Dear NBA, please stop the flop

To preface this blog post, these thoughts are mine and mine alone. I recognize that after a miserable week for the Celtics, I’m probably more worn out and overly critical of the Celtics. However, I can’t help but feel like the flopping and complaining about not receiving foul calls has occurred with increased frequency as of late. Flopping and complaining is annoying when your team wins, but it’s unbearable when they lose.

I understand that the NBA has slowly been transitioning away from the gritty, grind-it-out style of play, and towards skilled and high-scoring offensive games. They’ve eliminated hand-checking on defense for a number of seasons now, and NBA referees have called fouls on players defending jump shooters with greater frequency. I can understand that the NBA made these changes to benefit the offensive production and protect players on that end, and it is working. As of February 16th, there are currently 33 players in the league averaging more than 20 points per game, which is an absurd statistic. On Sunday, the number of players averaging over 20 ppg was at 41, which was a league record, so the offense is flowing. I’m not advising that we devolve back to the days where Larry Bird and Dr. J would literally punch each other, but I can’t help but think that there has to be a comfortable middle ground between now and then.

It feels like more than ever, players in the NBA are driving to the paint or throwing up a shot from thirty feet away not with the intention to score, but with the hope to be fouled. We saw it cost the Warriors the game last week against the Spurs, as Draymond Green threw up a “shot” from the logo, thinking he could suck the defender into his airspace and receive a call. No disrespect to Draymond Green, but this is a gamble you should not be taking when you’re only shooting 68% from the free-throw line on the season. Plus, Green should recognize that he has Steph Curry on your team, who is having an MVP caliber season and is the widely regarded greatest shooter of all time. The NBA implemented an anti-flopping rule during the 2012-13 season to try and eliminate this foul-drawing tactic. Players are warned for the first offense, fined $5,000 for the second offense, $10,000 for the third, $15,000 for the fourth and $30,000 for the fifth offense. Six plus warnings can result in an increased fine or even a suspension, but to my knowledge, no one has ever reached six warnings in a season.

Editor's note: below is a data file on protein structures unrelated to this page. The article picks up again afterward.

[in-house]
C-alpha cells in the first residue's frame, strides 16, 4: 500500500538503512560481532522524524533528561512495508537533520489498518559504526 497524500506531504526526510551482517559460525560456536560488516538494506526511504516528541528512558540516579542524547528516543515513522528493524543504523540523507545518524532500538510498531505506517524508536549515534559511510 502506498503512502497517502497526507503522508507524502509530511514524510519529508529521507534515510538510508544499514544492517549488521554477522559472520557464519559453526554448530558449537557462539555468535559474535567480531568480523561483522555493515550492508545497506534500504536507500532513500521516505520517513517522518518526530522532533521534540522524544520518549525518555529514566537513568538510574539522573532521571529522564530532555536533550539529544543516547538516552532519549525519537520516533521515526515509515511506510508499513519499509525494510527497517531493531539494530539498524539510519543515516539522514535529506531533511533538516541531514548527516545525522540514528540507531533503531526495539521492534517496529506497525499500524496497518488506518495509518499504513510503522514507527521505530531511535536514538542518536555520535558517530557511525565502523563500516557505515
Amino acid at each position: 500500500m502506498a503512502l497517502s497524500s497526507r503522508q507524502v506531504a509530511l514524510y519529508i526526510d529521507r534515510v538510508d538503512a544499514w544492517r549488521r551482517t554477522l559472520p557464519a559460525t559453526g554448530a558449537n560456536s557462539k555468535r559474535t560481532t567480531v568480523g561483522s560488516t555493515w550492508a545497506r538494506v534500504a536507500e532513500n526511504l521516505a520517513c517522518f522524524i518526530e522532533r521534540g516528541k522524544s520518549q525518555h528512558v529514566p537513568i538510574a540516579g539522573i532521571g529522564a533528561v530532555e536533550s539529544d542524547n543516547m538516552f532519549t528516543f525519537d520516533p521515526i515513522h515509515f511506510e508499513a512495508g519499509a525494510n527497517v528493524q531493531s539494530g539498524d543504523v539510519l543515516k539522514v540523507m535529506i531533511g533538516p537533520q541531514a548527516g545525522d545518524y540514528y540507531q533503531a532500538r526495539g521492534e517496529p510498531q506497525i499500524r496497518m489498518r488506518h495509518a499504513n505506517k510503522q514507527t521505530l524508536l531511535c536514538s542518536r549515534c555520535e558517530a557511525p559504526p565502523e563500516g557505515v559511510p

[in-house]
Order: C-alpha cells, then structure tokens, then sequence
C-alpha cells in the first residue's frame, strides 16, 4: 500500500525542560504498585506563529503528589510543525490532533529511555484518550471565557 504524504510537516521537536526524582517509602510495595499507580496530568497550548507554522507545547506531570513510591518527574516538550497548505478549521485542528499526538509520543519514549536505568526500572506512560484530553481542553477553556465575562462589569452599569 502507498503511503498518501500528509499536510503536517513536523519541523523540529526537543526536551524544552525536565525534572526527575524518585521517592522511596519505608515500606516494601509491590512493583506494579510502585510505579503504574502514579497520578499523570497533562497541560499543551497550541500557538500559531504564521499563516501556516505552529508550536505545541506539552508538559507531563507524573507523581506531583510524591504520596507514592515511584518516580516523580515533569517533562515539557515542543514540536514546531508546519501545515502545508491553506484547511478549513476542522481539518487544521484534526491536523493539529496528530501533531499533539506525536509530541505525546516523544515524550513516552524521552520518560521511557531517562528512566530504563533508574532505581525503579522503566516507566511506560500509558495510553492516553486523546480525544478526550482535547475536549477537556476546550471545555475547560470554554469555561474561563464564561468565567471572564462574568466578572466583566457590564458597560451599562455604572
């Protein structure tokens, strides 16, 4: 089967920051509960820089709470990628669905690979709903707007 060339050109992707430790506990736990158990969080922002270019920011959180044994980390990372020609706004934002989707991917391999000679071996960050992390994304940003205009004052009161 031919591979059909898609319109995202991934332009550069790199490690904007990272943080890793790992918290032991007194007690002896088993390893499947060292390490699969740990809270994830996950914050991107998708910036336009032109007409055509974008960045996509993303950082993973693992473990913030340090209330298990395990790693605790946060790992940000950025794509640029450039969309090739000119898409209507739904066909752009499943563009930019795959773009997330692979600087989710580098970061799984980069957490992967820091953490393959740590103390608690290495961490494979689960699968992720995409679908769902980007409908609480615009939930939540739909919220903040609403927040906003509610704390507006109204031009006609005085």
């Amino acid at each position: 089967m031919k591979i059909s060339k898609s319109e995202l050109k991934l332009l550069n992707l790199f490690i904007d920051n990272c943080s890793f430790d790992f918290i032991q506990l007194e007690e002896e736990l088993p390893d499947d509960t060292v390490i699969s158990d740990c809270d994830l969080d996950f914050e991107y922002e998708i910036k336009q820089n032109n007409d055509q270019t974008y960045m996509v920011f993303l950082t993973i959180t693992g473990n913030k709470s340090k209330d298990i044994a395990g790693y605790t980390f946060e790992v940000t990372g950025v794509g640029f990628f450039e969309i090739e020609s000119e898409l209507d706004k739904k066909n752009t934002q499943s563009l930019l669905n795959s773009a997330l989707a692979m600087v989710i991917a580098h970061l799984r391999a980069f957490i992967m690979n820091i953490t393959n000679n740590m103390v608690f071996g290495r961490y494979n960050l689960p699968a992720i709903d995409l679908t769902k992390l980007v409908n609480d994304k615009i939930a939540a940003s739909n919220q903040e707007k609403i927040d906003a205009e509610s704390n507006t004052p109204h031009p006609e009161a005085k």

LeBron “I don’t flop” James and Kyle Kuzma were both issued warnings for February 12th violations, so it is a league-wide issue. Regarding the Celtics, Marcus Smart is a notorious flopper, and he’s been warned multiple times throughout his career. Smart’s a great player and has been out with injury during the Celtics’ recent skid, but like I said, flopping is annoying when your team wins and it’s unbearable when they lose. I don’t see any way how the NBA can fix this issue midseason, but I hope that Brad Stevens can talk to his team about their continued flopping and complaining. I can fully acknowledge that Jayson Tatum and Jaylen Brown don’t receive the superstar calls that James Harden and LeBron James do, but I think that this is a separate issue. As a superstar on the Celtics, you should still be actively trying to finish through contact, not chucking up a shot at the slightest touch. I saw floating around on Twitter last week the idea that the Celtics bring in Kevin Garnett as an assistant to whip the Celtics into shape. While Garnett praised the current direction that the game was going in, I can’t help but think that he’d also eliminate some of the complaining and soft play that the Celtics have fallen into as of late, though him being a legitimate assistant is a long shot at best.

With that being said, I hope that the Celtics can pull it together tonight against the Nuggets, and that greener pastures are ahead. Hopefully those pastures include less complaining and flopping, and more battle-hardened gameplay that Boston fans have love and expect from our teams.

Marcus Smart photo courtesy of USA Today 
Julius Irving-Larry Bird photo courtesy of NBC Sports